Step 1: Generate a key pair
First, log in to the local machine and generate a public/private key pair. I used puttygen.exe. Now store the newly-generated keys on the local machine.
Step 2: Install openSSH
Next, log in to the server you want to access remotely, then find your way to the command line. Now update the repositories and install the
SSH server as follows:
sudo apt-get update sudo apt-get upgrade sudo apt-get install openssh-server
Step 3: Install the public key
From inside the logged user’s home directory, type following commands:
mkdir .ssh nano .ssh/authorized_keys
Now copy the public key into the
authorized_keys file on a single line, save the file, and type the following commands to make sure that permissions and ownership are set properly:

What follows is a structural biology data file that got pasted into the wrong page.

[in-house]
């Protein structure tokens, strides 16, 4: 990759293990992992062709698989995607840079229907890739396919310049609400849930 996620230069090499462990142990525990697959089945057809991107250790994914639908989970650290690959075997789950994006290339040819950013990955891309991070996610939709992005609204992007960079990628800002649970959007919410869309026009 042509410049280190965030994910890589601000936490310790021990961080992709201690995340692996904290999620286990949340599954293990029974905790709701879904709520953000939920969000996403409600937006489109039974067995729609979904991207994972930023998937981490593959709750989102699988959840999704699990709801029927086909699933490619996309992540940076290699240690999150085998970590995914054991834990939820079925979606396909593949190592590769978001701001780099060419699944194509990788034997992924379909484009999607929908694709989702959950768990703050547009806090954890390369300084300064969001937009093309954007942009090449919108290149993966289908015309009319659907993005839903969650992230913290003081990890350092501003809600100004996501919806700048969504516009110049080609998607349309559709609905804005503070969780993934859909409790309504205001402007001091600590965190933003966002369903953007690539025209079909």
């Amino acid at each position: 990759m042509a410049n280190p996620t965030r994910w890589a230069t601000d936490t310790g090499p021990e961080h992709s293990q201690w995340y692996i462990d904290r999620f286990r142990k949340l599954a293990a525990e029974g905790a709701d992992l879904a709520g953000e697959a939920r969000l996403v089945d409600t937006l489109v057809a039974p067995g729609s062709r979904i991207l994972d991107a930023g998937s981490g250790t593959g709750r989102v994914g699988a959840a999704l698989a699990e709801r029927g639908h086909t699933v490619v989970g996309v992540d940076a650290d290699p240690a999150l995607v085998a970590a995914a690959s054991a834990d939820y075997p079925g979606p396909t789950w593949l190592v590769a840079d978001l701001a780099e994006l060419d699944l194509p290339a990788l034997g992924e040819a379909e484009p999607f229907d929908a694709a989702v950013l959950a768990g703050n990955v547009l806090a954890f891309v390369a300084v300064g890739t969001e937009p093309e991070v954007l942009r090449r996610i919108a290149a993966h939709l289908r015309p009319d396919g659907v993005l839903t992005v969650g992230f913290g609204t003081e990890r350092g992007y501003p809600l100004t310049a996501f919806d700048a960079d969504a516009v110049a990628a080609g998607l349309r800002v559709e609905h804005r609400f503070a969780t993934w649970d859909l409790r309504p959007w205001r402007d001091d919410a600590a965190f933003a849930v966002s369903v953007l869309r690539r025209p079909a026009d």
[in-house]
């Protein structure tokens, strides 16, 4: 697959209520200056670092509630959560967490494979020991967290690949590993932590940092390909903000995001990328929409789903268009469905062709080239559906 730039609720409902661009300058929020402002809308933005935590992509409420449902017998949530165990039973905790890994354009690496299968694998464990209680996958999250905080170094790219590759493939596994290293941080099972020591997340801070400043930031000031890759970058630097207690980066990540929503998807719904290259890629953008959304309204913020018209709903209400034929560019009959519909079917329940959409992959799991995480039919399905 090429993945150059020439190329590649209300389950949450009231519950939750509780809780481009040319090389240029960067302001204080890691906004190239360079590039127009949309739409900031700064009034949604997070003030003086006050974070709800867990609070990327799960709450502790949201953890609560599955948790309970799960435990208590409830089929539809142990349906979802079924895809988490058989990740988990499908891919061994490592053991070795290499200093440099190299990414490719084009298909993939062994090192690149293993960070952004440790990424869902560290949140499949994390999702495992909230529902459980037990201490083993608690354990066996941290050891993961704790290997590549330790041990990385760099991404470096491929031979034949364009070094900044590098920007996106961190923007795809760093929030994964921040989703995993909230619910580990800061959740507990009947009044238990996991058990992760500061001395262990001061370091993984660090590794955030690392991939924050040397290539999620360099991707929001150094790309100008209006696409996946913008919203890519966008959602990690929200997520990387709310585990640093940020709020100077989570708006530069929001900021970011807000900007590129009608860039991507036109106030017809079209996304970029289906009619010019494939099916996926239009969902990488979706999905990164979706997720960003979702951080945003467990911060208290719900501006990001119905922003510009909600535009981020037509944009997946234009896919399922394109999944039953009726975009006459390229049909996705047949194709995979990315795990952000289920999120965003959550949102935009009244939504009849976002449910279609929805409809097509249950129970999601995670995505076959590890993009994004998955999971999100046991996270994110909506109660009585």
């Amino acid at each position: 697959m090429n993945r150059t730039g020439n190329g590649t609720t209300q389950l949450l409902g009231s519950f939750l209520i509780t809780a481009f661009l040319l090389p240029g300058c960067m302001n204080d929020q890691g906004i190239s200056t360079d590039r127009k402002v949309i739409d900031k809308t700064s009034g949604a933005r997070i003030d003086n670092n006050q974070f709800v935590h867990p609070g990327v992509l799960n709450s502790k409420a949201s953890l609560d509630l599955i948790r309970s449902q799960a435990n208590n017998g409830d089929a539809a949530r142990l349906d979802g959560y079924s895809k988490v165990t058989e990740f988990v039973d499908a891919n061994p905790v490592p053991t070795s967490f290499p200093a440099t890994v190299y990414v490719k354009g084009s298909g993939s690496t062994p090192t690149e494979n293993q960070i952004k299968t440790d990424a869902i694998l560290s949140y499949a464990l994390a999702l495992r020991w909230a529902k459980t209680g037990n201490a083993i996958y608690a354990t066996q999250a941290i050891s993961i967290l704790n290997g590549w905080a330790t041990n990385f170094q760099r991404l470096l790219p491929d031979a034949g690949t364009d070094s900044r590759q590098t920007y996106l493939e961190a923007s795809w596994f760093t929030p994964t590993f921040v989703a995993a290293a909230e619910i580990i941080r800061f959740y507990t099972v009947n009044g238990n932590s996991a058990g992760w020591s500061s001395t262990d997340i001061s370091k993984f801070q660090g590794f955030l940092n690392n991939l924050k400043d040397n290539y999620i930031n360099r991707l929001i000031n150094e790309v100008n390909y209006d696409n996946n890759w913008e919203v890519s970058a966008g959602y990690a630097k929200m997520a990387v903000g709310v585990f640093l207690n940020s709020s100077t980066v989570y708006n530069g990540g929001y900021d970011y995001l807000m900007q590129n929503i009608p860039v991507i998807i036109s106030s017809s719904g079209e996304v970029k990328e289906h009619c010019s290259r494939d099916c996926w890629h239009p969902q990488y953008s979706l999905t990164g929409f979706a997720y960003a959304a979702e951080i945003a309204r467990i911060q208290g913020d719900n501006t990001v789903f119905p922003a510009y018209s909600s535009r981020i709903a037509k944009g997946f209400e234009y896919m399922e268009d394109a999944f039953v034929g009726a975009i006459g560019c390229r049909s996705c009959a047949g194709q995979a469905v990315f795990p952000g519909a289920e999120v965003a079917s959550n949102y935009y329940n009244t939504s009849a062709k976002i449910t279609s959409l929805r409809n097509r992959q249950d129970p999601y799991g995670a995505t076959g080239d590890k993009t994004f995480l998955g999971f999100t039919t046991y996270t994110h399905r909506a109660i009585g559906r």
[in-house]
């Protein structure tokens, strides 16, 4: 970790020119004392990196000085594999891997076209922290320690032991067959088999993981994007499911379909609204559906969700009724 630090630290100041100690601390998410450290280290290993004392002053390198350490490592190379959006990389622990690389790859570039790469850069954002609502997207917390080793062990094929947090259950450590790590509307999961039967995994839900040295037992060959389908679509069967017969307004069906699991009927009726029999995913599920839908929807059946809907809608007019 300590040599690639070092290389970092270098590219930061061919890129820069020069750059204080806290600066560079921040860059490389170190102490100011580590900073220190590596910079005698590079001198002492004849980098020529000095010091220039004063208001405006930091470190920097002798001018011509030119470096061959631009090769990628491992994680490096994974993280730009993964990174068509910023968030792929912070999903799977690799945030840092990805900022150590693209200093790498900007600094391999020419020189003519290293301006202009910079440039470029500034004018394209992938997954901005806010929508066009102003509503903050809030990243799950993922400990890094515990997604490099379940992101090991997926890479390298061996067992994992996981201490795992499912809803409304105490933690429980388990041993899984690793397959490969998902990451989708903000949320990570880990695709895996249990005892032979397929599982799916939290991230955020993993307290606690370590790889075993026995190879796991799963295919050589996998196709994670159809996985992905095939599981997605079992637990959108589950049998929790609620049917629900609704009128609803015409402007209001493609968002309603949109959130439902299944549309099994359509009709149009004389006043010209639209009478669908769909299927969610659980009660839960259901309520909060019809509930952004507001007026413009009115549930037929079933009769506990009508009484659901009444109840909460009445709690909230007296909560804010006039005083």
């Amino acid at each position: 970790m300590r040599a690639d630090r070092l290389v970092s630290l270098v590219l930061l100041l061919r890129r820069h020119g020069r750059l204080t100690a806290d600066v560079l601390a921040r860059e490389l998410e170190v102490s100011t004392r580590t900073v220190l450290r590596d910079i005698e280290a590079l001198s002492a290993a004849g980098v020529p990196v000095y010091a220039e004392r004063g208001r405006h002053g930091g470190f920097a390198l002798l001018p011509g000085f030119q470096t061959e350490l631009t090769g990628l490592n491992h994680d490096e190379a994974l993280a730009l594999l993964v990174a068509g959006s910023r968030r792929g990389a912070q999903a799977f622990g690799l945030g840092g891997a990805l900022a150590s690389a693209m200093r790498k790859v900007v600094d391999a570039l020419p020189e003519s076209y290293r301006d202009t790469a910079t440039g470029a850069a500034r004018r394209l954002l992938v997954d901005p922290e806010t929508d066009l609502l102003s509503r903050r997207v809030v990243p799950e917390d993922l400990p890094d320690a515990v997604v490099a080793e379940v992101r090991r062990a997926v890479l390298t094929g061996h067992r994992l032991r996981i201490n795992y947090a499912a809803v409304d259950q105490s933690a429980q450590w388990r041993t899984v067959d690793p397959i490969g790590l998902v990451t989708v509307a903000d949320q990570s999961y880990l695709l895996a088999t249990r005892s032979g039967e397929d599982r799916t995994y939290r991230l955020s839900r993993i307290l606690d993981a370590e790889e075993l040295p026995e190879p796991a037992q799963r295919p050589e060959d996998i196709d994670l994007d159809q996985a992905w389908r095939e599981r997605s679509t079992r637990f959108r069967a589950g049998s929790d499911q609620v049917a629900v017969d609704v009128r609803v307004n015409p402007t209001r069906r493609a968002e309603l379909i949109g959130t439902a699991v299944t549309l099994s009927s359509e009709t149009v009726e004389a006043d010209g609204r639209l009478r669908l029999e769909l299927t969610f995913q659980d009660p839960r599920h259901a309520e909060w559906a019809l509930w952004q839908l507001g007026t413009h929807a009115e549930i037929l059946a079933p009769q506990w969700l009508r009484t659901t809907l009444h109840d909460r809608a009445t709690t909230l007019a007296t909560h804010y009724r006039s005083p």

chmod 700 ~/.ssh chmod 600 ~/.ssh/authorized_keys chown $USER:$USER ~/.ssh -R
Step 4: Update the SSH configuration
sshd_config, and edit the settings to reflect the following:
RSAAuthentication yes PubkeyAuthentication yes ChallengeResponseAuthentication no PasswordAuthentication no UsePAM no AuthorizedKeysFile %h/.ssh/authorized_keys
Step 5: Restart the server
Now restart the server and confirm that
SSH is running properly:
sudo service ssh restart sudo service ssh status
For troubleshooting help, type
sudo tail -f /var/log/auth.log.
Step 6: Connect from the local machine
Finally, go back to the local machine and configure PuTTY (or whatever) to make the connection.
@note: For a slightly different approach, check out Martin’s Blog – Setting Up SSH.